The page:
Did you know cardiovascular diseases are the leading global cause of death, accounting for 17.3 million deaths annually? In addition, hypertension is the most critical risk factor for cardiovascular disease. It accounts for approximately one-third of all CVD cases. So read on if you’re concerned about your heart health or want to learn more about these conditions! This blog post will overview cardiovascular diseases and hypertension, including causes, symptoms and treatment options. Plus, we’ll dispel some common myths about these conditions. So whether you’re just starting to think about your heart health or looking for more information, keep reading!
What is cardiovascular disease (CVD)?
It is a general term for several conditions that affect the heart and blood vessels. For example, CVD includes coronary heart disease (CHD), which occurs when the arteries that supply blood to the heart become narrowed or blocked.
What are the different types of CVDs?
There are four main types of CVDs: coronary heart disease, cerebrovascular disease, peripheral artery disease, and rheumatic heart disease.
- CVD occurs when the arteries that supply blood to the heart muscle become blocked or narrowed due to plaque build-up. This can lead to chest pain, shortness of breath, and even heart attacks.
- Cerebrovascular disease includes any condition that affects the blood vessels supplying blood to the brain. This can include stroke, transient ischemic attack (TIA), and aneurysms.
- Peripheral artery disease occurs when the vessels that supply blood to the limbs become blocked or narrowed. This can lead to pain in the legs and feet during physical activity and ulcers or gangrene in severe cases.
- Rheumatic heart disease is an ailment that develops as a complication of rheumatic fever. It involves damage to the heart’s valves, which can lead to heart failure.
What are the risk factors for developing CVD?
The risk factors for CVD include high blood pressure, high cholesterol, diabetes, smoking, an unhealthy diet, and lack of physical activity. Many of these risk factors can be controlled through lifestyle changes, such as eating a healthy diet and exercising regularly. Treatments are also available to manage some risk factors, such as high blood pressure and diabetes. By understanding the risk factors for CVD, people can take steps to reduce their risk and improve their health.
How can you prevent a CVD from developing or worsening?
Fortunately, there are also many things that people can do to prevent CVD from developing or worsening. First, there are a few lifestyle changes that you can make to reduce your risk for CVD. Eating a healthy diet, exercising regularly, quitting smoking, and managing stress are great ways to help keep your heart healthy. In addition, people with existing CVD can take steps to prevent further damage to their heart and blood vessels by controlling their blood pressure and cholesterol levels and taking medication as prescribed.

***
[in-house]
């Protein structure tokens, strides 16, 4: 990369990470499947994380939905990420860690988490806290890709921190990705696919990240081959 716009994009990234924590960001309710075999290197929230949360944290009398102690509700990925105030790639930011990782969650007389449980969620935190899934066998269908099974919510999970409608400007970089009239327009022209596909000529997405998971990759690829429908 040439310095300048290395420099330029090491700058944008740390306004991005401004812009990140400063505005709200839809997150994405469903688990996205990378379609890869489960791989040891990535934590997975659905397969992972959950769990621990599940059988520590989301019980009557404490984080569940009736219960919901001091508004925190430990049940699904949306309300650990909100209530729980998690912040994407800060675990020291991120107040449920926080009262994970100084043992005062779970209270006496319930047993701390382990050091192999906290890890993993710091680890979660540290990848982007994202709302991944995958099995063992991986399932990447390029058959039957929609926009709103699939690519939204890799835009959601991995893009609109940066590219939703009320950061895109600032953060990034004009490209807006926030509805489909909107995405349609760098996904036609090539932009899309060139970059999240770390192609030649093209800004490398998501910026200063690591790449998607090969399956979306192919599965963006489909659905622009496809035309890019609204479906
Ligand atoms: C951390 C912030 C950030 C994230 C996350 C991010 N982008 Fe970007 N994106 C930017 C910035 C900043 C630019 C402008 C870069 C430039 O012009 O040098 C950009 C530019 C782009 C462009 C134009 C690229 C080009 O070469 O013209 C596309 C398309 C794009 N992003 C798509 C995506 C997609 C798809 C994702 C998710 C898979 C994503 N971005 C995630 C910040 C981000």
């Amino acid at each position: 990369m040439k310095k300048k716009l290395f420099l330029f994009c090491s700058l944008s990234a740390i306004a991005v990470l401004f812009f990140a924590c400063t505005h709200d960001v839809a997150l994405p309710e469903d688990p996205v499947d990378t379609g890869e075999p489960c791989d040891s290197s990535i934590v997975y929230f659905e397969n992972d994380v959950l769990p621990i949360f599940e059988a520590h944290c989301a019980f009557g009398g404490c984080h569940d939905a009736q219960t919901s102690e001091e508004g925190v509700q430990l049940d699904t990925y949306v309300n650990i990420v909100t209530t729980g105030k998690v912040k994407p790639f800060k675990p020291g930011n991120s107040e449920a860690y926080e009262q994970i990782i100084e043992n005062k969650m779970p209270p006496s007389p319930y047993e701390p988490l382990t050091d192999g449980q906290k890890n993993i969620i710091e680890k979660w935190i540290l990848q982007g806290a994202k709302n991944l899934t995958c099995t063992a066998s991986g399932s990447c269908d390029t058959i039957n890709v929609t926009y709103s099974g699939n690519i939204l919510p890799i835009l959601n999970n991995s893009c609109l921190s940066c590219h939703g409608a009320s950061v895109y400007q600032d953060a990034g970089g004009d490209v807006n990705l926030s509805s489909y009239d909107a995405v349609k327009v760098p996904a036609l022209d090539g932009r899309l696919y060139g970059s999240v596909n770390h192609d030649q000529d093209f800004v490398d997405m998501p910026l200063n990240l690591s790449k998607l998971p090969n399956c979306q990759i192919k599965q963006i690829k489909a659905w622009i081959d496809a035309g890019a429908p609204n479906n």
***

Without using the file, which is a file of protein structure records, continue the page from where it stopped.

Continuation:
What are the symptoms of CVD or hypertension (high blood pressure)?
Blood pressure is measured in millimetres of mercury (mmHg). Suppose your upper systolic blood pressure (the top number) is 140 mmHg or higher. In that case, your lower diastolic blood pressure (the bottom number) is 90 mmHg or higher. You have high blood pressure.
It usually has no symptoms so it can go undiagnosed for many years. That’s why it’s essential to get your blood pressure checked regularly. High blood pressure can lead to deleterious health problems such as heart disease, stroke, and kidney disease if left untreated. If you think you may have high blood pressure, make an appointment with your doctor to get checked out.
How is CVD or hypertension treated and managed?
There are many ways to treat CVD or hypertension. Some methods may depend on the severity of the condition. In contrast, others may be chosen based on personal preference or lifestyle. Treatment options can be divided into two broad categories: lifestyle changes and medication. Making lifestyle changes is often the first step in treating CVD or hypertension. This may involve quitting smoking, eating a healthy diet, and exercising regularly. These changes may be enough for some people to control their blood pressure. However, others may require medication in addition to lifestyle changes. Many types of blood pressure medications are available, so working with a registered healthcare provider is essential to find the best option for each individual. Multiple drugs may sometimes be necessary to manage CVD or hypertension effectively.
CVD treatment at Lotus medical centre in Australia
If you have high hypertension, it’s essential to get it under control. The team at Lotus Medical Centre can help you do just that. So contact our experienced doctors in Brunswick today to schedule an appointment or ask any thing related to Cardiology and take the first step toward better health.